Gavan McCarthy, Director of the Australian Science and Technology Heritage Centre, said that there was not a lot of activity round EAD in Australia.  The main work was being led by IT staff in the library world, and there was a small-scale investigation of EAD markup in the National Archives of Australia.


Gavan made a plea for encoded context.  EAD in itself was not enough.  What was needed went beyond the traditional notion of authority.  He argued that archivists should follow the traditional path of separating records and content from the context of their creation, and apply this by creating separate context databases, for example name authorities.  He advocated a three part approach:

q       context

q       records

q       literature. 

This underlies his organisation’s website <http://www.austhec.unimelb.edu.au> which displays information on the creators of the fonds, on the records, and on links to the published works of the creators.  The website currently has around 20,000 users per week.   


Göran Kristiansson, of the Swedish National Archives (Riksarkivet) spoke about their new Arkis 2 system, which has a relational database and uses EAD as an output format for displaying on their website.  They set up their National Archive Database (NAD) in 1990, covering the holdings of the national archives and the provincial archives in Sweden. In 1993 it received a boost, with the provision of 1,000 young unemployed people to work on it, under a government scheme.  An early principle was not to re-invent things, and accordingly the MARC-AMC standard was adopted, not to create records in a MARC system but to tag data elements to allow the export of information.  One feature of the NAD work was that it led to a fonds war, since for the first time, archives throughout the country could see what other institutions held, and how they related together.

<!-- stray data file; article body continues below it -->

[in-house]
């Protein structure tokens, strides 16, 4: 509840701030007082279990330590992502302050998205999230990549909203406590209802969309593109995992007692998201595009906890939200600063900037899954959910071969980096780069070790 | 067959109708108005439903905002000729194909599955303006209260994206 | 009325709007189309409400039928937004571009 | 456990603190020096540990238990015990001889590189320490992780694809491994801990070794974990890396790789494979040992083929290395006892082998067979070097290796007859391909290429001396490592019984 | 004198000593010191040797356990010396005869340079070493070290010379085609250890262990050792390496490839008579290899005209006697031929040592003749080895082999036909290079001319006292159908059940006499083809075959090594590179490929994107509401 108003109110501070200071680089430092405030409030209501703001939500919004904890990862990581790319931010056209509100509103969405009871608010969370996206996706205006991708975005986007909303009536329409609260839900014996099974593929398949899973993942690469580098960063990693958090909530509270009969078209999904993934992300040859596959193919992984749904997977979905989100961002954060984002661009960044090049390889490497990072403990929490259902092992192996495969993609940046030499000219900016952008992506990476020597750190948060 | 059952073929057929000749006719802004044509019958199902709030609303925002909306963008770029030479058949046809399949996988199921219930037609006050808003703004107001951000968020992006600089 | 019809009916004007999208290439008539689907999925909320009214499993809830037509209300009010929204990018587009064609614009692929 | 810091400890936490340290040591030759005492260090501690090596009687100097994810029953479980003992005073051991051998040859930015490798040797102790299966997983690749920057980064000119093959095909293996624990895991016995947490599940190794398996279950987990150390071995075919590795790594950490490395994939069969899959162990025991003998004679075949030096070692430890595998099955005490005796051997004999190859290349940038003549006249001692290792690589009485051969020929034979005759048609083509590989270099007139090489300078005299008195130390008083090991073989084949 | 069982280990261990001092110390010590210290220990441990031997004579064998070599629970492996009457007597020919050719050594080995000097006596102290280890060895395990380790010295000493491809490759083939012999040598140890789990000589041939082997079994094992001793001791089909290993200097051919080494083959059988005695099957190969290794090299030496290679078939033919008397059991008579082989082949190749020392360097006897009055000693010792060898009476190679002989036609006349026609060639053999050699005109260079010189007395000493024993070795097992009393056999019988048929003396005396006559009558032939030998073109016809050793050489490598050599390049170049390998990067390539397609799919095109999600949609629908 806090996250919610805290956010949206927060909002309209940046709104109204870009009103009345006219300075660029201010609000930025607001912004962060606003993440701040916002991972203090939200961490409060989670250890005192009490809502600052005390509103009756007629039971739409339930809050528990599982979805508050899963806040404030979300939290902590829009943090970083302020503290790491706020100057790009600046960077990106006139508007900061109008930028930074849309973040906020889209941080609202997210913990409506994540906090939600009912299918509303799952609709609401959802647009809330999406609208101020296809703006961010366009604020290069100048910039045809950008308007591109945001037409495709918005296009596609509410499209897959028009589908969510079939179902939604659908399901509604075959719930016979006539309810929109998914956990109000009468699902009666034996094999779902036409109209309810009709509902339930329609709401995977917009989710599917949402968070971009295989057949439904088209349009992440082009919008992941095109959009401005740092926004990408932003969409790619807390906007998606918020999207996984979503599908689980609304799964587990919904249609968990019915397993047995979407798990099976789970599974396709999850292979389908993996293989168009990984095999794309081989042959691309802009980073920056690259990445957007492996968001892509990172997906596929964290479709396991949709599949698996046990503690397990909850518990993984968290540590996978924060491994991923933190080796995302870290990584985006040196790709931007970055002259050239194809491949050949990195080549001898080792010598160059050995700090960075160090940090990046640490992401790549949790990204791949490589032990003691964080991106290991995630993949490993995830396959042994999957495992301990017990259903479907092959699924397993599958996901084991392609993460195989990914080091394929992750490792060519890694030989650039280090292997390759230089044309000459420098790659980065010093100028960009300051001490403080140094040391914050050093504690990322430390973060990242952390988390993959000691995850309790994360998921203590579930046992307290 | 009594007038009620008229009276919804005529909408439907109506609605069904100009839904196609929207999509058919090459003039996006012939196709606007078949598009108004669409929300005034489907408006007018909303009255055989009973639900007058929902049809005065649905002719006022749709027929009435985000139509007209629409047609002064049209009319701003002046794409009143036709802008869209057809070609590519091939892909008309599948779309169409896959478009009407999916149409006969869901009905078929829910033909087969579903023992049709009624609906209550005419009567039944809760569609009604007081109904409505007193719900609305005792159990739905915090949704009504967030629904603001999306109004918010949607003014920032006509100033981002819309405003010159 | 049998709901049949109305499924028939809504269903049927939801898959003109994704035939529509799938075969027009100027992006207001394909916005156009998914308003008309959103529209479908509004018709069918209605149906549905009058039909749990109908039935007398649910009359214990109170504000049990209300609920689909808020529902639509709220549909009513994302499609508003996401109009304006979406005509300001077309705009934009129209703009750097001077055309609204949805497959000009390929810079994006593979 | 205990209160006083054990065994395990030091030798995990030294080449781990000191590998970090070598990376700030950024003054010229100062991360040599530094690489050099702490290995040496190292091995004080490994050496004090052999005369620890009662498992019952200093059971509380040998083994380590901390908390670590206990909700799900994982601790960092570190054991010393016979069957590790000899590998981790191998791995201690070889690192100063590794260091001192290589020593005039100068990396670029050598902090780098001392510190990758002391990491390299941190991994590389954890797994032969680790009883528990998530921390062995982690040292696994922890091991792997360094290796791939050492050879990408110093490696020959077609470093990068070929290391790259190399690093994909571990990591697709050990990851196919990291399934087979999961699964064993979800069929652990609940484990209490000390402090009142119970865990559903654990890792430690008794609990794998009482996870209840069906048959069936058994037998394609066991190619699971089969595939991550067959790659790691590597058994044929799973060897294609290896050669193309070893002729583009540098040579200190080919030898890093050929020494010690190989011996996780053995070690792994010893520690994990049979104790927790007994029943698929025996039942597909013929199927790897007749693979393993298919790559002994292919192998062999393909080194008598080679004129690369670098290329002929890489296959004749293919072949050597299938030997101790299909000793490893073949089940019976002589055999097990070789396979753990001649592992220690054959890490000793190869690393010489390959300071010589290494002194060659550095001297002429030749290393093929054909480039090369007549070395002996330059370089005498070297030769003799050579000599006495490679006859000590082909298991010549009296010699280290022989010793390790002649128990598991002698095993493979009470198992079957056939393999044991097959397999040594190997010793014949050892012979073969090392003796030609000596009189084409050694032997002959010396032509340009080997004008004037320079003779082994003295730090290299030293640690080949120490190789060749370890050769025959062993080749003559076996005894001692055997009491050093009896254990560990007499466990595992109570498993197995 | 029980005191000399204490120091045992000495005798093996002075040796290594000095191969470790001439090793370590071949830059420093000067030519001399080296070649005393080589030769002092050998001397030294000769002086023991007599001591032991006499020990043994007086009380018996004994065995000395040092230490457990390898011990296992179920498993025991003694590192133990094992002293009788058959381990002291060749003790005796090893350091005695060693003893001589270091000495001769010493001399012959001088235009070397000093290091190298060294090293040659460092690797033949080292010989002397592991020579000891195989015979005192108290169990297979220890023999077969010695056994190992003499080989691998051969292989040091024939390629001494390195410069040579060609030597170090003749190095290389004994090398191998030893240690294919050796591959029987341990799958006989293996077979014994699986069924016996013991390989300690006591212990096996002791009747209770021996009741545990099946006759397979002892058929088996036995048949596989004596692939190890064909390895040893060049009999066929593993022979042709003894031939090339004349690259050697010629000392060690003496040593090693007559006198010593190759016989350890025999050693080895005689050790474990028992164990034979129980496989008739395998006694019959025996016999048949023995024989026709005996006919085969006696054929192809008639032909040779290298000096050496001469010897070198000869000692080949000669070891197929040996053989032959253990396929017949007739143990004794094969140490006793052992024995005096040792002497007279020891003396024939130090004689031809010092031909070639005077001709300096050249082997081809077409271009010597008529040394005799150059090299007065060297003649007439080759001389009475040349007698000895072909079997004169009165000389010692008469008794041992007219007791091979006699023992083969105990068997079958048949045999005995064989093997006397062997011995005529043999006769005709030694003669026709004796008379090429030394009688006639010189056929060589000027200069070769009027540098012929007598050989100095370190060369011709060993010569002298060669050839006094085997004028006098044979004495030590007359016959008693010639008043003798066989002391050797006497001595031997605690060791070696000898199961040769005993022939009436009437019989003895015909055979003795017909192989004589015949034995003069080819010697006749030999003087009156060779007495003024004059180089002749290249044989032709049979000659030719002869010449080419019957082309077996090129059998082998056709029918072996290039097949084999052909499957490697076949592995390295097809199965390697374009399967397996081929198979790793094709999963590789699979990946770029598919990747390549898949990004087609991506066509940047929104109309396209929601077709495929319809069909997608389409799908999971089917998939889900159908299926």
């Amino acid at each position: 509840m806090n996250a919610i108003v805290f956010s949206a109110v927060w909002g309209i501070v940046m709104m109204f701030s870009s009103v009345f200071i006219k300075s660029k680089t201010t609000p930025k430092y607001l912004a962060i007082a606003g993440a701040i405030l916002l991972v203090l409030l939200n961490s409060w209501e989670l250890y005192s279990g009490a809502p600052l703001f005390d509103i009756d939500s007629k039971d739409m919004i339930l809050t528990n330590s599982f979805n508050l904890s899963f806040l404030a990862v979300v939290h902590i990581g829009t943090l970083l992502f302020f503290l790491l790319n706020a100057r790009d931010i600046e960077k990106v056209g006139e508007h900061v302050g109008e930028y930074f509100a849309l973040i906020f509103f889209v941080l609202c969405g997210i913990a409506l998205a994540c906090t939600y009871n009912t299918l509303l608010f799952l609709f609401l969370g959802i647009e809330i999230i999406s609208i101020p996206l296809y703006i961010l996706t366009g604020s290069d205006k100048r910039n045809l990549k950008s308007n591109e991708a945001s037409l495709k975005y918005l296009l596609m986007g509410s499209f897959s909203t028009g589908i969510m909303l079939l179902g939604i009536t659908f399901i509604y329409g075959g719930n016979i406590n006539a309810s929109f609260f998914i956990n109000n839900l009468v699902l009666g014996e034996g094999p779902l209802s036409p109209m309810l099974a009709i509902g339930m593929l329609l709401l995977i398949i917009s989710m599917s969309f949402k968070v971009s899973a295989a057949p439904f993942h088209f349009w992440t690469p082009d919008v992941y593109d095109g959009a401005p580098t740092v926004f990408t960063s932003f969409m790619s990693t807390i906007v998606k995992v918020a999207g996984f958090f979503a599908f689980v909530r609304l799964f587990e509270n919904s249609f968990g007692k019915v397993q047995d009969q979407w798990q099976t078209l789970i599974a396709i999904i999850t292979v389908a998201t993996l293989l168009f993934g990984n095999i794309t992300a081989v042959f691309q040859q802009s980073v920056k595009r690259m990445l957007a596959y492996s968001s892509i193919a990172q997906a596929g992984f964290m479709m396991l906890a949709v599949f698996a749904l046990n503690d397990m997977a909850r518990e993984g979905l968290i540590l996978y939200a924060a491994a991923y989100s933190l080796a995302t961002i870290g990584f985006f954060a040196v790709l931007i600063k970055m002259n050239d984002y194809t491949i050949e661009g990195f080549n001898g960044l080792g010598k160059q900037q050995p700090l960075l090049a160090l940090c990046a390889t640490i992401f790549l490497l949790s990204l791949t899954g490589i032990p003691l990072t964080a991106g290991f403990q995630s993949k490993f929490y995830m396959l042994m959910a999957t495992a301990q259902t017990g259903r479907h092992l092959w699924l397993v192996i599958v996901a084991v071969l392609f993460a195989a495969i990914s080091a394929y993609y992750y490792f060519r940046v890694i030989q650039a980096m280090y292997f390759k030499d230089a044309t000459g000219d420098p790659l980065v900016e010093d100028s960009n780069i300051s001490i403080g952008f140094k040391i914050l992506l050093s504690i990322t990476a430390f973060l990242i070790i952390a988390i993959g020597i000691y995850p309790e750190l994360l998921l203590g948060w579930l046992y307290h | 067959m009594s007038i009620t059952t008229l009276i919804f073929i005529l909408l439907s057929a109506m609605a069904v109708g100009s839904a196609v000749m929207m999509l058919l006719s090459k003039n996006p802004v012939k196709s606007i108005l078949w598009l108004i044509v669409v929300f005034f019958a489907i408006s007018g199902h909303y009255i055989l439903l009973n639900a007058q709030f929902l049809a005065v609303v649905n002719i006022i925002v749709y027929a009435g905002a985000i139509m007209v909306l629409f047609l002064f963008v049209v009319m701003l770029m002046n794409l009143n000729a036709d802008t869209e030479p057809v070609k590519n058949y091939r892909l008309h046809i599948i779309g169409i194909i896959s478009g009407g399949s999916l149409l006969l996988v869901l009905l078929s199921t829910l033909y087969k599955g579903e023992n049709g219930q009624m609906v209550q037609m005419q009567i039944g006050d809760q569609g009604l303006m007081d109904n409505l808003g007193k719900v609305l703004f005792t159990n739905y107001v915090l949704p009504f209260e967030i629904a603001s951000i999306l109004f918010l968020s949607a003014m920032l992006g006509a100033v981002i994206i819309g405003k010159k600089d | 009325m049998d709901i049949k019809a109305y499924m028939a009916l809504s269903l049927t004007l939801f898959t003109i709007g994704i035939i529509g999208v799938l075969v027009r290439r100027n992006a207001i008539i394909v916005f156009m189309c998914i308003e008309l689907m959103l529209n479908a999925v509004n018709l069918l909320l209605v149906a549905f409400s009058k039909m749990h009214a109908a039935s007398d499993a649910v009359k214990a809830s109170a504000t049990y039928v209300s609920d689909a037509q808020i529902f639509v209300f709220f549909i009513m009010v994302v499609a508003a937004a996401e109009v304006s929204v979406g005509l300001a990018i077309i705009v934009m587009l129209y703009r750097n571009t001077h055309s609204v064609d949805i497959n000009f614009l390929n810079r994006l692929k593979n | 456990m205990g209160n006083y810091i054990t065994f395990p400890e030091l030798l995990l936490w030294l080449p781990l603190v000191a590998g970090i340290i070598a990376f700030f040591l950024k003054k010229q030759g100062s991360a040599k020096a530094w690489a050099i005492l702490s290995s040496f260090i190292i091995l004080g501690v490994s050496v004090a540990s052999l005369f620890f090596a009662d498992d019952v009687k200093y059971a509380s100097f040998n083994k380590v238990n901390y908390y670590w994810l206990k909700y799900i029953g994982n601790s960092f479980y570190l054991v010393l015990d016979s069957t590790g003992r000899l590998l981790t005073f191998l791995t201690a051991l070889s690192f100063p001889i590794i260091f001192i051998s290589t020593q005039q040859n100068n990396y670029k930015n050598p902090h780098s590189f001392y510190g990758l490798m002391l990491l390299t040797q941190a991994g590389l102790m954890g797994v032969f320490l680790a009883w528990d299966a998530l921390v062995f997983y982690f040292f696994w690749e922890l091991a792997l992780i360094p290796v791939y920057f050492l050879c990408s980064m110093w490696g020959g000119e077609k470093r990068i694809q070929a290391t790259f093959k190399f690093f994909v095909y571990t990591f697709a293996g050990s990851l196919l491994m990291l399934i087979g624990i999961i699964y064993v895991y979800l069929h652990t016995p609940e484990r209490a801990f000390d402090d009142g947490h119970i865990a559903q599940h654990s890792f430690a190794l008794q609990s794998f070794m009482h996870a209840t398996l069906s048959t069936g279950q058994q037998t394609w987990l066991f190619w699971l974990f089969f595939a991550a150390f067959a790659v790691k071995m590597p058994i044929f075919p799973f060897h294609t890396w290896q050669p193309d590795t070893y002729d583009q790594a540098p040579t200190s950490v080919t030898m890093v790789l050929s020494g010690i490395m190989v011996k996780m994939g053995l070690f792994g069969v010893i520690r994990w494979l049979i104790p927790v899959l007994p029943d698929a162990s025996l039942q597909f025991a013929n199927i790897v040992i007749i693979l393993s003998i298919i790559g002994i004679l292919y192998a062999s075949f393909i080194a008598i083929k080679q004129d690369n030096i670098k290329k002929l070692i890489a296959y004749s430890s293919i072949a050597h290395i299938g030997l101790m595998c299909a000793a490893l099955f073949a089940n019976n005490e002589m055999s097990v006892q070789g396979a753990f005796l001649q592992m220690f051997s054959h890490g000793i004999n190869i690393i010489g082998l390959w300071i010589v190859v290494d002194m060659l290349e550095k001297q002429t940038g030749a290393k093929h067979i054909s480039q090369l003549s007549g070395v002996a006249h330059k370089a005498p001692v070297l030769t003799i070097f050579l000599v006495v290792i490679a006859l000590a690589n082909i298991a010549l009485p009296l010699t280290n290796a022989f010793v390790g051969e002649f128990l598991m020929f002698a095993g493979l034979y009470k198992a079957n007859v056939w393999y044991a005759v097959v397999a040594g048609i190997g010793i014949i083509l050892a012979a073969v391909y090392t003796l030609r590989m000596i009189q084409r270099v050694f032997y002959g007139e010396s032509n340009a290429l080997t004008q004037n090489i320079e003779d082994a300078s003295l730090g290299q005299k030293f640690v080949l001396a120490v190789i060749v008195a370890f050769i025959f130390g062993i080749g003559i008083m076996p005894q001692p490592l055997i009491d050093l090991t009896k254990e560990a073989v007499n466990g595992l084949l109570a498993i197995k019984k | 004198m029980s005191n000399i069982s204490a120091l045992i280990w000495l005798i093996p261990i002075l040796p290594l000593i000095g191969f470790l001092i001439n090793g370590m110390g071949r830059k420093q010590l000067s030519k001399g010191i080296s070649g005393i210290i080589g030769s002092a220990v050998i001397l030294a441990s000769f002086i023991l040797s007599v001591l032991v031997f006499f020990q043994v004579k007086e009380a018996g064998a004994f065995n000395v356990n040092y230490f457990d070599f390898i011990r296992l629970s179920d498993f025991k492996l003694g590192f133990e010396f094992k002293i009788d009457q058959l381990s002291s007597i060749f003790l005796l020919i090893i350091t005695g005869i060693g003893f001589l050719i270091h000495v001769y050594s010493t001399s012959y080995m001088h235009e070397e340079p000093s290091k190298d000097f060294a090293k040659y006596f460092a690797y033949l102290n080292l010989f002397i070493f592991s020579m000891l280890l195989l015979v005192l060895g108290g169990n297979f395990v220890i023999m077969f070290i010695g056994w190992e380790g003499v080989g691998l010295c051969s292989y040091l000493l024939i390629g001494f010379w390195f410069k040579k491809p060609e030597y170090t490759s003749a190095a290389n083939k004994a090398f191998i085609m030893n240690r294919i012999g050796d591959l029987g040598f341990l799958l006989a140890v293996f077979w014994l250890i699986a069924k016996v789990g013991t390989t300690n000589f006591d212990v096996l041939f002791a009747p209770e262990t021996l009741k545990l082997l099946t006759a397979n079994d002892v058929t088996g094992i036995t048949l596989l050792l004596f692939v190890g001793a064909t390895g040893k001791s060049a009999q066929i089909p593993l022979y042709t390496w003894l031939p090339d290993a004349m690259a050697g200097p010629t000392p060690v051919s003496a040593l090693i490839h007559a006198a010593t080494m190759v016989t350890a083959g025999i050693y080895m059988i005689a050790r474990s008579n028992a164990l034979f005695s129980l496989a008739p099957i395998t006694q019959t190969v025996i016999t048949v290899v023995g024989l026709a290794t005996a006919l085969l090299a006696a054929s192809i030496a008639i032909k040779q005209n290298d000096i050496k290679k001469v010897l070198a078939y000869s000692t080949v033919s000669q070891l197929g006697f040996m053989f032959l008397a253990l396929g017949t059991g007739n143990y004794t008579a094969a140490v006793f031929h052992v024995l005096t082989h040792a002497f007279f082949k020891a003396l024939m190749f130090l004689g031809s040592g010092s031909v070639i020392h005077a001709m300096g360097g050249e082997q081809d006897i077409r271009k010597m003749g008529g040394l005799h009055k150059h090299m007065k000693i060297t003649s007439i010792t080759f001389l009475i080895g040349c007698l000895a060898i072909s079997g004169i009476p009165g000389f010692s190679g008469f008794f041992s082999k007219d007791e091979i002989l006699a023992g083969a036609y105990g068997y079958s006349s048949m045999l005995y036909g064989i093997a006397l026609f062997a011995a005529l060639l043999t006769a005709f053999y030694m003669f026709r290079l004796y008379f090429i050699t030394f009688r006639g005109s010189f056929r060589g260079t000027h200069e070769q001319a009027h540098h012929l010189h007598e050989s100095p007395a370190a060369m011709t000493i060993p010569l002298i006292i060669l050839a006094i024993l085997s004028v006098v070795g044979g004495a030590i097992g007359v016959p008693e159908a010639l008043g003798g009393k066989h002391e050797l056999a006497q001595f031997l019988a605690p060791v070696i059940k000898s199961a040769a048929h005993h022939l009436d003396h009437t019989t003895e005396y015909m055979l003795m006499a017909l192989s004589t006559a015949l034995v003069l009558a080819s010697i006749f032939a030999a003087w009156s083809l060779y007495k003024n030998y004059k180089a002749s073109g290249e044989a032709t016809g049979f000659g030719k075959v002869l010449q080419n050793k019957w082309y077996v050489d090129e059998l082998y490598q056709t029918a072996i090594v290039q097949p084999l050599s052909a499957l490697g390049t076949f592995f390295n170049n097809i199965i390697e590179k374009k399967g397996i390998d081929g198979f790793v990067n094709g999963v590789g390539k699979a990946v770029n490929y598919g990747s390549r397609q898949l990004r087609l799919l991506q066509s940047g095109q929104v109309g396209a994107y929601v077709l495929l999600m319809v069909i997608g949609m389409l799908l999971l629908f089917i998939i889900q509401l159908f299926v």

Göran demonstrated the data model for the Arkis 2 system (see illustration) which shows the relations of the different parts to each other.   Arkis 2 is a relational database using SQL Server and, unlike its predecessor Arkis 1, it allows true multi-level descriptions.  It has also, from the outset, been designed as an Internet available service.  During the development phase of Arkis 2, EAD had emerged and its value was quickly recognized.  It is used in the same way as MARC-AMC was used, as a means of tagging data elements in the system to allow the export of archival information.  He emphasized that the foremost purpose of standards is not to make life easier for archivists but for users.

One interesting feature of the Arkis 2 system is the way it can display the multiple levels of information, including the automatic construction of an organisation chart, based on the descriptive levels.  This will allow users to see how the levels of description are derived from organizational levels, in a graphical way. 


Göran also reported that in Sweden a major initiative is underway, with central funding, to create a national authority database, involving various parts of the heritage sector, including archives, libraries and museums. 



One theme for discussion was users, who were mentioned frequently during the presentations, but what is really known about what they want?  Peter Horsman advocated simple screens and the study of different sites.  Lesley Richmond said that one way of finding out was to study audit trails of sites, to see how people actually work.  Gavan said that users should be asked, and their queries and criticisms all followed up.  Chris Seifried said that the question might be: what do Scots need?  Dorothy Johnstone mentioned the JISC  user survey which led to the conclusion that users wanted more catalogues, rather than more digital documents.